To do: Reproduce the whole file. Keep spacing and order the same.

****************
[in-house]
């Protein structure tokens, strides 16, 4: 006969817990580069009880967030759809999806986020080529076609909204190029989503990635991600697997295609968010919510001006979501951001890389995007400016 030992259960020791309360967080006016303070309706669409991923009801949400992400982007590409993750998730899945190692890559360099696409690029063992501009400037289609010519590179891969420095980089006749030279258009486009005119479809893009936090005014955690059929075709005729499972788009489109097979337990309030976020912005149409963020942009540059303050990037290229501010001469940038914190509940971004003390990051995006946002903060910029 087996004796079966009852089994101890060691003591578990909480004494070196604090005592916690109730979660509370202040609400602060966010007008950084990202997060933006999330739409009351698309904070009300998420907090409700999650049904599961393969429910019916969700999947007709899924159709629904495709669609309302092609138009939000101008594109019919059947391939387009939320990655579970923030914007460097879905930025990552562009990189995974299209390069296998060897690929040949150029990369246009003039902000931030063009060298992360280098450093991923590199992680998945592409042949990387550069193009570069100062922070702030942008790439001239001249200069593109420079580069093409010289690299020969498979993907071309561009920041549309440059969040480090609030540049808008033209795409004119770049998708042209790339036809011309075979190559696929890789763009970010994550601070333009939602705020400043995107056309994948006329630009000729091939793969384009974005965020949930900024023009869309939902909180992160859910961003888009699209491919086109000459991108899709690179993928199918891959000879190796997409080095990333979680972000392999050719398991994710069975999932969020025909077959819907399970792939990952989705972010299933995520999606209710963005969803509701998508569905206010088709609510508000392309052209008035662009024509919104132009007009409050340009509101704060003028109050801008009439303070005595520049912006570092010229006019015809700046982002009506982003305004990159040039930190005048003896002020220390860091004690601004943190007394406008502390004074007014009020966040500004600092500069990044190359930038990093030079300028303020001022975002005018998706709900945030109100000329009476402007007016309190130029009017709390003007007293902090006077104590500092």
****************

[in-house]
């Protein structure tokens, strides 16, 4: 006969817990580069009880967030759809999806986020080529076609909204190029989503990635991600697997295609968010919510001006979501951001890389995007400016 030992259960020791309360967080006016303070309706669409991923009801949400992400982007590409993750998730899945190692890559360099696409690029063992501009400037289609010519590179891969420095980089006749030279258009486009005119479809893009936090005014955690059929075709005729499972788009489109097979337990309030976020912005149409963020942009540059303050990037290229501010001469940038914190509940971004003390990051995006946002903060910029 087996004796079966009852089994101890060691003591578990909480004494070196604090005592916690109730979660509370202040609400602060966010007008950084990202997060933006999330739409009351698309904070009300998420907090409700999650049904599961393969429910019916969700999947007709899924159709629904495709669609309302092609138009939000101008594109019919059947391939387009939320990655579970923030914007460097879905930025990552562009990189995974299209390069296998060897690929040949150029990369246009003039902000931030063009060298992360280098450093991923590199992680998945592409042949990387550069193009570069100062922070702030942008790439001239001249200069593109420079580069093409010289690299020969498979993907071309561009920041549309440059969040480090609030540049808008033209795409004119770049998708042209790339036809011309075979190559696929890789763009970010994550601070333009939602705020400043995107056309994948006329630009000729091939793969384009974005965020949930900024023009869309939902909180992160859910961003888009699209491919086109000459991108899709690179993928199918891959000879190796997409080095990333979680972000392999050719398991994710069975999932969020025909077959819907399970792939990952989705972010299933995520999606209710963005969803509701998508569905206010088709609510508000392309052209008035662009024509919104132009007009409050340009509101704060003028109050801008009439303070005595520049912006570092010229006019015809700046982002009506982003305004990159040039930190005048003896002020220390860091004690601004943190007394406008502390004074007014009020966040500004600092500069990044190359930038990093030079300028303020001022975002005018998706709900945030109100000329009476402007007016309190130029009017709390003007007293902090006077104590500092």